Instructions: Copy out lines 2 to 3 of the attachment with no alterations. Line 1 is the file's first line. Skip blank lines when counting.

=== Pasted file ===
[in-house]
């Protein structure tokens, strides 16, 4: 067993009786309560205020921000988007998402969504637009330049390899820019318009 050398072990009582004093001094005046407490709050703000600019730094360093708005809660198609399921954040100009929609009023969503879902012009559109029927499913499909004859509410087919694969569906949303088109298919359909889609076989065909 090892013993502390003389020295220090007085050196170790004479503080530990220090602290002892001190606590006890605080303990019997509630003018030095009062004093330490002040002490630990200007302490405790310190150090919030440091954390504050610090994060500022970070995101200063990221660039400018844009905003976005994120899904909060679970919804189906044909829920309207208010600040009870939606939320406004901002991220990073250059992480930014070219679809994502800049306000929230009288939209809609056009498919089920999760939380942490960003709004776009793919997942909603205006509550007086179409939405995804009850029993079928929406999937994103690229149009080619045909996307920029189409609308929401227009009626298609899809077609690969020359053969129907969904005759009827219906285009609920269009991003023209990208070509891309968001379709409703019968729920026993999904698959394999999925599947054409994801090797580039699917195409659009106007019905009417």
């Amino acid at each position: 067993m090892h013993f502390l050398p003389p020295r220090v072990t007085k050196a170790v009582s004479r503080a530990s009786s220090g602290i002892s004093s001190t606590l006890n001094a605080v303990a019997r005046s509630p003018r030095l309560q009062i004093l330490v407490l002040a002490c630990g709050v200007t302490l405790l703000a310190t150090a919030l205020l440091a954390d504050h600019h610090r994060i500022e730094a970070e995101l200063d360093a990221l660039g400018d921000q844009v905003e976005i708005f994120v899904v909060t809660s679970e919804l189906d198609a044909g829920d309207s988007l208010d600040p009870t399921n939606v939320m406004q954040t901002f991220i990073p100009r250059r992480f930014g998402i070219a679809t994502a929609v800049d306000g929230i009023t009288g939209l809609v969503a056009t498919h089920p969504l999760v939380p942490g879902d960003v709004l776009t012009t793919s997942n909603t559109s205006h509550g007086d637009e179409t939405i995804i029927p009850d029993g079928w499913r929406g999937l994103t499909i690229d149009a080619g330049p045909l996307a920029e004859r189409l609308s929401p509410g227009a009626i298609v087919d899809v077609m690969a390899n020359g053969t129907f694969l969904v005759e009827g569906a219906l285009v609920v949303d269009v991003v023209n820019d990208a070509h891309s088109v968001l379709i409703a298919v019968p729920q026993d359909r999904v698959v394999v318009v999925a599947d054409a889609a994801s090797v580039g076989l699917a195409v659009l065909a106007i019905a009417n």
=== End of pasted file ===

């Protein structure tokens, strides 16, 4: 067993009786309560205020921000988007998402969504637009330049390899820019318009 050398072990009582004093001094005046407490709050703000600019730094360093708005809660198609399921954040100009929609009023969503879902012009559109029927499913499909004859509410087919694969569906949303088109298919359909889609076989065909 090892013993502390003389020295220090007085050196170790004479503080530990220090602290002892001190606590006890605080303990019997509630003018030095009062004093330490002040002490630990200007302490405790310190150090919030440091954390504050610090994060500022970070995101200063990221660039400018844009905003976005994120899904909060679970919804189906044909829920309207208010600040009870939606939320406004901002991220990073250059992480930014070219679809994502800049306000929230009288939209809609056009498919089920999760939380942490960003709004776009793919997942909603205006509550007086179409939405995804009850029993079928929406999937994103690229149009080619045909996307920029189409609308929401227009009626298609899809077609690969020359053969129907969904005759009827219906285009609920269009991003023209990208070509891309968001379709409703019968729920026993999904698959394999999925599947054409994801090797580039699917195409659009106007019905009417």
């Amino acid at each position: 067993m090892h013993f502390l050398p003389p020295r220090v072990t007085k050196a170790v009582s004479r503080a530990s009786s220090g602290i002892s004093s001190t606590l006890n001094a605080v303990a019997r005046s509630p003018r030095l309560q009062i004093l330490v407490l002040a002490c630990g709050v200007t302490l405790l703000a310190t150090a919030l205020l440091a954390d504050h600019h610090r994060i500022e730094a970070e995101l200063d360093a990221l660039g400018d921000q844009v905003e976005i708005f994120v899904v909060t809660s679970e919804l189906d198609a044909g829920d309207s988007l208010d600040p009870t399921n939606v939320m406004q954040t901002f991220i990073p100009r250059r992480f930014g998402i070219a679809t994502a929609v800049d306000g929230i009023t009288g939209l809609v969503a056009t498919h089920p969504l999760v939380p942490g879902d960003v709004l776009t012009t793919s997942n909603t559109s205006h509550g007086d637009e179409t939405i995804i029927p009850d029993g079928w499913r929406g999937l994103t499909i690229d149009a080619g330049p045909l996307a920029e004859r189409l609308s929401p509410g227009a009626i298609v087919d899809v077609m690969a390899n020359g053969t129907f694969l969904v005759e009827g569906a219906l285009v609920v949303d269009v991003v023209n820019d990208a070509h891309s088109v968001l379709i409703a298919v019968p729920q026993d359909r999904v698959v394999v318009v999925a599947d054409a889609a994801s090797v580039g076989l699917a195409v659009l065909a106007i019905a009417n």